Our Renewal Must Centre on Christ
I don’t have much trust in high-level summits. I really don’t think much is done or achieved by calling an SADC summit or even a summit to deal with the sexual abuse crisis in the Church.
I admire Pope Francis greatly for continuing the courageous programme of Pope Benedict XVI in dealing with the sexual abuse crisis, and I revere him for allowing the voices of women and other survivors to be heard. I do think we are in an epoch of change because of this.
But will summits do anything? Not really. There will be hand-wringing, discussion documents and other deliverables. But real change?
Define Problem and Be Willing to Change
Well, to change you need to define the problem and be willing to change.
Anyone who deals with the trauma of sexual or gender-based violence knows that most of these crimes against humanity are crimes of power. Rape, as is so often said, is a crime of power. The crisis of the rape of the Church is a crisis of the role and responsibility of power within the Church.
The sexual abuse of minors (and many others) has morphed from the exposure of perpetrators to the exposure of facilitators.
Before you accuse me of being a Presbyterian (power to the presbyterium; that is, priests) or all in favour of the dissolution of the hierarchy — never. I don’t believe that is the way to go. It doesn’t change the problem of the exercise of power.
I have been a parish priest long enough to know that there is no such thing as a power vacuum — and that some of the worst abuses of power happen when the rightful authority abrogates or abdicates legitimate authority.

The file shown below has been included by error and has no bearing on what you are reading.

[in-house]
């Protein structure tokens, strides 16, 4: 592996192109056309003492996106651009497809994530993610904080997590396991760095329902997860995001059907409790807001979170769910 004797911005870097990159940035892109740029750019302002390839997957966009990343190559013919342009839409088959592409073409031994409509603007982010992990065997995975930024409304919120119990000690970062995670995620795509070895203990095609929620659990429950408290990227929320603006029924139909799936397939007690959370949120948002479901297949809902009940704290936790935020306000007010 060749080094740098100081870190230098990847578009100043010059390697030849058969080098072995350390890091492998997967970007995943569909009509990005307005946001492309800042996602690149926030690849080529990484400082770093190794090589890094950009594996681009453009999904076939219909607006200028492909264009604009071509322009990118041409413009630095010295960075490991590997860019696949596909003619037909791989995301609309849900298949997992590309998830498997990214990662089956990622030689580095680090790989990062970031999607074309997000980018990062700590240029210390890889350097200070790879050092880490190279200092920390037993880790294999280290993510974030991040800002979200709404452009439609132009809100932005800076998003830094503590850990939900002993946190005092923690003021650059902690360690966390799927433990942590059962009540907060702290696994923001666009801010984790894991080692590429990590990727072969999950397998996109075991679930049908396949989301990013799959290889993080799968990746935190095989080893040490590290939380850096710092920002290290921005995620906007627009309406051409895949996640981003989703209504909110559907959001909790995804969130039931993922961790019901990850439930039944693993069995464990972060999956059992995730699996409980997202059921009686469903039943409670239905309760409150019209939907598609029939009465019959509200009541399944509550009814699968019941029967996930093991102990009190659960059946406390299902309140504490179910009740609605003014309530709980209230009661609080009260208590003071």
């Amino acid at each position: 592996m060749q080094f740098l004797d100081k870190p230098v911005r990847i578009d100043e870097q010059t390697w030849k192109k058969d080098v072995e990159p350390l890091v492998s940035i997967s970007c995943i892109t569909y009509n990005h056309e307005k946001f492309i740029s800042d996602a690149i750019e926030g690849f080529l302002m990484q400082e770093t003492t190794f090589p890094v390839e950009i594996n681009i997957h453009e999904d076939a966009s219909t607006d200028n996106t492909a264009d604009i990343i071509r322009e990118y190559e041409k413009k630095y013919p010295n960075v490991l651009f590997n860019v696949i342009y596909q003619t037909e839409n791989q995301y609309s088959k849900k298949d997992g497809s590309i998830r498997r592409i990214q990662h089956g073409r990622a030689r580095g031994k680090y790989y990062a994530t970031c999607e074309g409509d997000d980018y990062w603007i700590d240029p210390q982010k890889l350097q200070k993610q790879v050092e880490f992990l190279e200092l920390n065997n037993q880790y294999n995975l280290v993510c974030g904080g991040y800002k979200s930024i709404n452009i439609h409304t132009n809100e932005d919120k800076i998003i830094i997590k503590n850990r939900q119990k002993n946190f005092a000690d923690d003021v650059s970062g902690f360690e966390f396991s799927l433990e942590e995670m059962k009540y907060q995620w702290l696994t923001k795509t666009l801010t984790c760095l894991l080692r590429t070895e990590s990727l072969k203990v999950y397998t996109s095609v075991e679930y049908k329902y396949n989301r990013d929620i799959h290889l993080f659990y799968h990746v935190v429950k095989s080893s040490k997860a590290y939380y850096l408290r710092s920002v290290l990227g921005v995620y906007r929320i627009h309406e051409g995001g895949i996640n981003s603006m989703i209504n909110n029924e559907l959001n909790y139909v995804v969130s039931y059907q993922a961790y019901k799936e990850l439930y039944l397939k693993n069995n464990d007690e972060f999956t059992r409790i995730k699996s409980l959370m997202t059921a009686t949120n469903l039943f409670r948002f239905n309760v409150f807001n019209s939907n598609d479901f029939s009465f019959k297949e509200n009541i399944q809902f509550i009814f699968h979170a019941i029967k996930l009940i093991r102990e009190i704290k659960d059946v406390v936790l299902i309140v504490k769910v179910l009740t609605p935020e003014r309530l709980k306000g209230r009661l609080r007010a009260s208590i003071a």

So where do we go? First, let’s call this scandal a colossal abdication of responsibility. And then let’s also call it an abdication of truth. Both of these need a carefully considered response, not a knee-jerk reaction.
I have seen some knee-jerk reaction in the attempts to link this terrible problem to homosexual clergy within the Church. But this is not a homosexual problem or even a heterosexual problem.
You see, we are no longer dealing with the issue of the sexual abuse of minors as much as we are dealing with a permissive culture of the exercise of power that forgets where the authority to exercise power comes from.
As Soon as We Forget Christ
As soon as we forget our Christian relationship to Christ — the Head of the Body — we tie our power to a lesser authority, namely that of protecting assets. Avoiding scandal. Protecting the good name of the Church.
Well, there is no more “good name” of the Church. We will need to reboot that idea. As we begin to change the way the world perceives the Church, we can’t be trading on the fact we started so many schools or built hospitals or missions, or whatever. This is the capital of another generation which we have no right to spend.
So we start again. Every Christian. Every Catholic. Every leader. Every clergyman. Every bishop. Every administrator.
We start by renewing a humility in Christ; an honest relationship. Soon we will begin to see that this abuse of power that has killed the good name of and goodwill towards the Church, and which has so severely compromised her mission, has its foul and festering heart in our loss of decision-making that is centred on Christ.
This abuse will continue until we examine all our power relationships. Every decision we make. Every cent we spend. Every blind eye we turn. Every contingent decision made with false prudence to protect the name of a Church, her pastors, her money, her property.
That false prudence is not a relationship with Christ.
So much of what Jesus has done with his Church is done with the same exasperation as his cleansing of the Temple — tossing over the tables of the coin changers and causing a riotous exodus of everyone chasing the animals of sacrifice as they are liberated from the temple precinct.
That ultimately is the biggest abuse. We have left a trail of suffering little ones in order to preserve the name and reputation of the big, bad bully on the block.
Act justly. Tell the truth. Humble Church. Simple Church. Honest Church. Real Church. And a blessed Church.
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